Alienware 25 AW2521HF review: What’s image quality like?

With a gaming monitor there are two key strands to image quality. Overall picture quality, which takes into account such elements as colour accuracy, contrast ratio, brightness and so on; and responsiveness, which is the chief concern of gamers.

Often, picture quality comes second to responsiveness in gaming monitors but I’m happy to report that on that count the Alienware does pretty well. The panel’s native colour gamut is slightly larger than sRGB with the volume of colours produced reaching up to 112% in Standard mode, which equates to around 77.1% of Adobe RGB and 79.2% of DCI-P3.

Peak brightness reaches an impressive 424cd/m², too, which when coupled with the anti-glare coating means this is a prime candidate for use in brighter rooms. Colour accuracy is fine within sRGB although nothing particularly special. In Standard mode, I measured an average colour difference Delta E of 2.67 and contrast ratio at an acceptable, if not exceptional 999:1. That’s a little on the low side for a modern IPS monitor but on the money for what Dell is claiming for the screen.

With a 240Hz refresh rate, however, crisp, virtually blur-free visuals and low input lag, not to mention native support for AMD FreeSync and compatibility with Nvidia G-Sync, the Alienware AW2521HF is a brilliant monitor for gamers.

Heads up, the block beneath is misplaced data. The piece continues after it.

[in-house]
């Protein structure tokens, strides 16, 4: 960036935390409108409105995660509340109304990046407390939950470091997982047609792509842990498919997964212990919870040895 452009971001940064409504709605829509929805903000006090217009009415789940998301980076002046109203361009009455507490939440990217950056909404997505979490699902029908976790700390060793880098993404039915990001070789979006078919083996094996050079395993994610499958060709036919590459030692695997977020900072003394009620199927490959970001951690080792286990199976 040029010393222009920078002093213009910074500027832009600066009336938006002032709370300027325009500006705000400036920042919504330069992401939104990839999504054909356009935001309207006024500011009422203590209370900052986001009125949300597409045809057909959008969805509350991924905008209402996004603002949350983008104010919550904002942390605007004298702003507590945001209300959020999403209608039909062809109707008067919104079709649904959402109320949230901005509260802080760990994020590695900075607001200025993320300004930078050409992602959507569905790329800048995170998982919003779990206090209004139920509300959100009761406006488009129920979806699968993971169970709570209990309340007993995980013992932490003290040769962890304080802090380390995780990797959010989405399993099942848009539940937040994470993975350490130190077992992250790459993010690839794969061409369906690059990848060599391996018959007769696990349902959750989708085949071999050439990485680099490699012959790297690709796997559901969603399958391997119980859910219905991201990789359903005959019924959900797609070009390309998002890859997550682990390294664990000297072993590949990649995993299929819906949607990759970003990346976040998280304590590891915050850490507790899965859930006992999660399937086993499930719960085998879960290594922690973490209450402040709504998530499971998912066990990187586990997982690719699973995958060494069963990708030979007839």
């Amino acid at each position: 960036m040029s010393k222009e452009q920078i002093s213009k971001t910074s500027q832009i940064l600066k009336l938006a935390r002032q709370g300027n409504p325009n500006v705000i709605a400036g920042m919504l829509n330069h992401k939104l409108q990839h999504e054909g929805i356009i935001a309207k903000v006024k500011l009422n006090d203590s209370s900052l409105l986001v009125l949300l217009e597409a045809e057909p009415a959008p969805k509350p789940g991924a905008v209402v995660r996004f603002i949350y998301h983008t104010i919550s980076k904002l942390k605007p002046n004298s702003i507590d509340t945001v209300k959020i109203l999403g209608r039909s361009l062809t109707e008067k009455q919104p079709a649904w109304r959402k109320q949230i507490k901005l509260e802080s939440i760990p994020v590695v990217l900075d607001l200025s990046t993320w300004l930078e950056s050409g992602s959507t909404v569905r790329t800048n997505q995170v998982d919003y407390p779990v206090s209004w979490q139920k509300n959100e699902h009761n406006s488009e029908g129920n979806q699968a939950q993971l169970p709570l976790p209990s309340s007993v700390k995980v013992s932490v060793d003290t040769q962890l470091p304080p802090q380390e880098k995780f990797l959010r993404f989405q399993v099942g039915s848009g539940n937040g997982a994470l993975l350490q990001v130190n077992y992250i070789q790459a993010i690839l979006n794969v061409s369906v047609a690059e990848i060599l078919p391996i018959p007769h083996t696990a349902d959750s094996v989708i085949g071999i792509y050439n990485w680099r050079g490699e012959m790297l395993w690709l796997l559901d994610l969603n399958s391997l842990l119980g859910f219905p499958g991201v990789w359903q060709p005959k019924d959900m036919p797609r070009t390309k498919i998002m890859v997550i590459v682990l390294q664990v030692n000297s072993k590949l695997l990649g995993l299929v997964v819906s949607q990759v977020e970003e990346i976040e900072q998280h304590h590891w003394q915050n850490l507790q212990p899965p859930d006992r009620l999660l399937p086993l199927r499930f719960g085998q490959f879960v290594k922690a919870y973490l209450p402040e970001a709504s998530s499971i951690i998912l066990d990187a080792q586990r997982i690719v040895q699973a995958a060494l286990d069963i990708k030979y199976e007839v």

I loaded up the Blurbusters UFO Test page and scanning across the screen with my eyes following the little spaceship from left to right across the screen and the graphic looked sharp with plenty of detail. Bumping up the response time from the default Fast to Fastest or Extreme doesn’t seem to have much effect other than to introduce a tiny amount of inverse ghosting, so it’s probably best to stick to the default setting.

It’s a joy to play games on, too. Firing up Doom Eternal for a quick blast, I was impressed with how fluid and clear everything looked onscreen. It’s at least as good as the pricier (albeit larger) Samsung Odyssey G7 I reviewed recently. I much prefer Samsung’s more vibrant colour representation, however.

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Alienware AW2521HF: Should you buy one?

Before buying one, you need to consider if you really need a 240Hz monitor – and indeed whether your GPU is up to the task of feeding it with those kinds of extreme framerates.

In truth, there isn’t much visual difference between 240Hz and 144Hz for most people and decent 144Hz 1080p monitors at this size can be had for much less than the Alienware AW2521HF. The smaller 24in version of the 27in Samsung CFG70 we reviewed, for example, is an awesome 144Hz gaming monitor, supports HDR and costs nearly £100 less.

All that being said, if gaming is where your priorities lie, then the AW2521HF is a great choice. It’s fast and responsive, and is compatible with both AMD FreeSync Premium and Nvidia’s G-Sync technologies for tear-free gaming, which is a sensible move if you own a card from one manufacturer and think you might switch allegiance sometime in the future.

It’s also an exceptionally well-made screen with plenty of adjustment potential and decent connectivity. Colour accuracy isn’t great but it’s not terrible either – all told, the Alienware AW2521HF is just a crosshair’s breadth from greatness.